Gone are the days when a Scientology exposé had the impact of a classified document dump—defections from the notoriously insulated religion now occur with all the frequency of Justin Bieber meltdowns. In 2013, Lawrence Wright’s Going Clear documented the experiences of several formerly high-ranking Scientology members; Alex Gibney’s HBO adaptation aired in March. Jenna Miscavige Hill, niece of Scientology leader David Miscavige, wrote a memoir about her time in the church, as have a half-dozen other former practitioners. The secrets of a church that claims its secrets are too mind-blowing for the average person to know have long since been revealed.
Still, Leah Remini’s Troublemaker: Surviving Hollywood and Scientology was highly anticipated. A member of the church for more than 30 years—she joined as a child after her mother started dating a Scientologist—Remini had long been a committed, if not hugely vocal, Scientologist. Her defection was a blow even for a church that knows a lot about bad press.
“Leah Remini has become what she once declared she never wanted to be known as: ‘this bitter ex-Scientologist,'” the church wrote in a statement about the book. “She needs to move on with her life instead of pathetically exploiting her former religion, her former friends and other celebrities for money and attention to appear relevant again.”
Given Remini’s no-nonsense personality, it’s hard to understand how she could have been so committed (like $5 million committed) to a church with such controversial policies. But in Troublemaker, a breezy and snarky 250 pages of Scientology dirt, Remini rattles off church ideology and acronyms like a pro: There are Operating Thetans (OTs) and Training Routines (TRs); Master-at-Arms (MAAs) and MEST work (matter, energy, space and time). Knowledge Reports. The Tone Scale. The Rehabilitation Project Force (RPF). The Commodore’s Messenger Org (CMO). It’s clear from the book’s first page that Remini was in, and she was in deep. And while much of the information in Troublemaker is not new, Remini does offer up some juicy tidbits from her decades in the church.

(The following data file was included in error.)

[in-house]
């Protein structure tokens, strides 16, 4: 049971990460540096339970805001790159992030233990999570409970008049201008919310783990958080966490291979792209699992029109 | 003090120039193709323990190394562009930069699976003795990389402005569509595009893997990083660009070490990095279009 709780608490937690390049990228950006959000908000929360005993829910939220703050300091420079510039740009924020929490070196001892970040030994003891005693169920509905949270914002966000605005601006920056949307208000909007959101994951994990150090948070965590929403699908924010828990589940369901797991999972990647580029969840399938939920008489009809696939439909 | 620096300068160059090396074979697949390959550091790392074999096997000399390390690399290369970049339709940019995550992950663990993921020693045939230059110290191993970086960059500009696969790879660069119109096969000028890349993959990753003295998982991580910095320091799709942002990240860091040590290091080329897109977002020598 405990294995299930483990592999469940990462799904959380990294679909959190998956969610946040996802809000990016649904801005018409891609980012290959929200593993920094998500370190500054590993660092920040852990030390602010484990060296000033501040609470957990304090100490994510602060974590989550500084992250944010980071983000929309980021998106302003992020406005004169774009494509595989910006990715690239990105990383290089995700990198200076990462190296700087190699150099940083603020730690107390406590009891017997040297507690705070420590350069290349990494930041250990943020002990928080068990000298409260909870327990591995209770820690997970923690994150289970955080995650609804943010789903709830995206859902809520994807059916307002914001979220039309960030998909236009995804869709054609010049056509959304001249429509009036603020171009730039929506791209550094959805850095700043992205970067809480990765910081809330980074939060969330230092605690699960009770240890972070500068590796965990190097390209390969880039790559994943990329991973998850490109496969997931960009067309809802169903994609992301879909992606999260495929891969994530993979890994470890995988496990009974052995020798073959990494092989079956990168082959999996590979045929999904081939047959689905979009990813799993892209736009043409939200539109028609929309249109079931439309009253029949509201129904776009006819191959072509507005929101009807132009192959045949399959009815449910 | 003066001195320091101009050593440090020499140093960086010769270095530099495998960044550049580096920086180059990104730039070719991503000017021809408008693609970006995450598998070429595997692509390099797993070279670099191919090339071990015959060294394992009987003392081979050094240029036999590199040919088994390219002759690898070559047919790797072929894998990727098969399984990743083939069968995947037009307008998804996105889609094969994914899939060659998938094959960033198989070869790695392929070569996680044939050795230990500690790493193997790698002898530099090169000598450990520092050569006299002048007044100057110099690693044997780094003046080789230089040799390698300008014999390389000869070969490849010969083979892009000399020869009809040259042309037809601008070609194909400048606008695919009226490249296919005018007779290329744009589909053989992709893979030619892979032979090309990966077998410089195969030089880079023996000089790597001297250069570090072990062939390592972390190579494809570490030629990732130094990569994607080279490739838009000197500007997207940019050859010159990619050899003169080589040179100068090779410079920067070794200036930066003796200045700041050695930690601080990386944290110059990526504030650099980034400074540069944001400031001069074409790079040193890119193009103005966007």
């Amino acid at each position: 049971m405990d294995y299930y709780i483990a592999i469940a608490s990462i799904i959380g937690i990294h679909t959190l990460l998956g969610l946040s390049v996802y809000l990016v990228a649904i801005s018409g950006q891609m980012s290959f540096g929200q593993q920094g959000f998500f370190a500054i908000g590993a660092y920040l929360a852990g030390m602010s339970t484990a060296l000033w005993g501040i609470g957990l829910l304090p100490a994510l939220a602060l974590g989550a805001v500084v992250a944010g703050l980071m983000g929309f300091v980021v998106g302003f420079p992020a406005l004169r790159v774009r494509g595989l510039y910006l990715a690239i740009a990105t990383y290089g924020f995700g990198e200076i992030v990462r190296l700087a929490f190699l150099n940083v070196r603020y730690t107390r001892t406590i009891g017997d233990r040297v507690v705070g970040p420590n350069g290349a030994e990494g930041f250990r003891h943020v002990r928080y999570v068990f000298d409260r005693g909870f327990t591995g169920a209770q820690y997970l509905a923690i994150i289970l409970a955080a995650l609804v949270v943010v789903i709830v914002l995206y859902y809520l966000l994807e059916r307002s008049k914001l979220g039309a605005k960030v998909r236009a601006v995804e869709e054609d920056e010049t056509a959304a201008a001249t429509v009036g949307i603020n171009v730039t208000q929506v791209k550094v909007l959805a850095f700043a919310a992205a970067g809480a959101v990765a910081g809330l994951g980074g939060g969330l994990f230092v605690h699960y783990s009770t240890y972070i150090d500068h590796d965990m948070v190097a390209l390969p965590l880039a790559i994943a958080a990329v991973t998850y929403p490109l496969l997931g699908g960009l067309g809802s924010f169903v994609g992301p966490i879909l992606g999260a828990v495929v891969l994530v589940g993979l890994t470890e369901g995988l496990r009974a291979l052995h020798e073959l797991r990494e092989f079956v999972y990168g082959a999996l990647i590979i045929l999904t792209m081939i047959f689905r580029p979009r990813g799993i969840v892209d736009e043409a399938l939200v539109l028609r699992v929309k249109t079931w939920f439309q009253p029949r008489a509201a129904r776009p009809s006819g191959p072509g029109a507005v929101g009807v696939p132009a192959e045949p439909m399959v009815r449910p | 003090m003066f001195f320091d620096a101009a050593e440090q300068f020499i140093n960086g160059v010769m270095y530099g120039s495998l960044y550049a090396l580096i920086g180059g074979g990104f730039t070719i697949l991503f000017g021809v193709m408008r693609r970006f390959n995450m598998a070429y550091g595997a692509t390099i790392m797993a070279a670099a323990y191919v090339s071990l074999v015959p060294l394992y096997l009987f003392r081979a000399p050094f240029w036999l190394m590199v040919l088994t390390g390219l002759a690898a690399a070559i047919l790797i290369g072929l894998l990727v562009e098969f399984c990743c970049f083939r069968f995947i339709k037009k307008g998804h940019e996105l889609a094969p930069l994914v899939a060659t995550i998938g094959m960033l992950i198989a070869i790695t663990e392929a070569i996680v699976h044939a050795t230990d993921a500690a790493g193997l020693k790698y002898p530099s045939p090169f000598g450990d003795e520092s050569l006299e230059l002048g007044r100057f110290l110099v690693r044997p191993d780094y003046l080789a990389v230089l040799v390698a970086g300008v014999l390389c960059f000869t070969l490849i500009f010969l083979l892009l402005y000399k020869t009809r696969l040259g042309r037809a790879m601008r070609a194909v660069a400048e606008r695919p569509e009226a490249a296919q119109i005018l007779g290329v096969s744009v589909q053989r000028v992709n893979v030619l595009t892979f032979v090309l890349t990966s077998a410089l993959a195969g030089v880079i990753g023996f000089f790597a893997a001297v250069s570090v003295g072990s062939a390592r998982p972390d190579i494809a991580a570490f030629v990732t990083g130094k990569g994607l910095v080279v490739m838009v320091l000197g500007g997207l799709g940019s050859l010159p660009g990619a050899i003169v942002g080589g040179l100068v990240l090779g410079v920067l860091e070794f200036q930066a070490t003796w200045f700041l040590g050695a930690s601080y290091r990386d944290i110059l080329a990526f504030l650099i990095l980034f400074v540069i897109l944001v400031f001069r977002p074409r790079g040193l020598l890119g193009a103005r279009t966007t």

All of Scientology’s members could fit in Yankee Stadium.
Although not necessarily dedicated to member retention—Scientologists are forced to disconnect from anyone the church has declared a “Suppressive Person”—the church has claimed some 10 million parishioners worldwide. Remini clarifies: “[This] number apparently includes anyone who has ever bought a book, taken a course, or entered a church building. Estimates of the actual worldwide members are closer to 35,000.” She also says the Sea Organization, Scientology’s clergy of sorts, is estimated to have 4,000 members in the United States.
Kevin James is the best.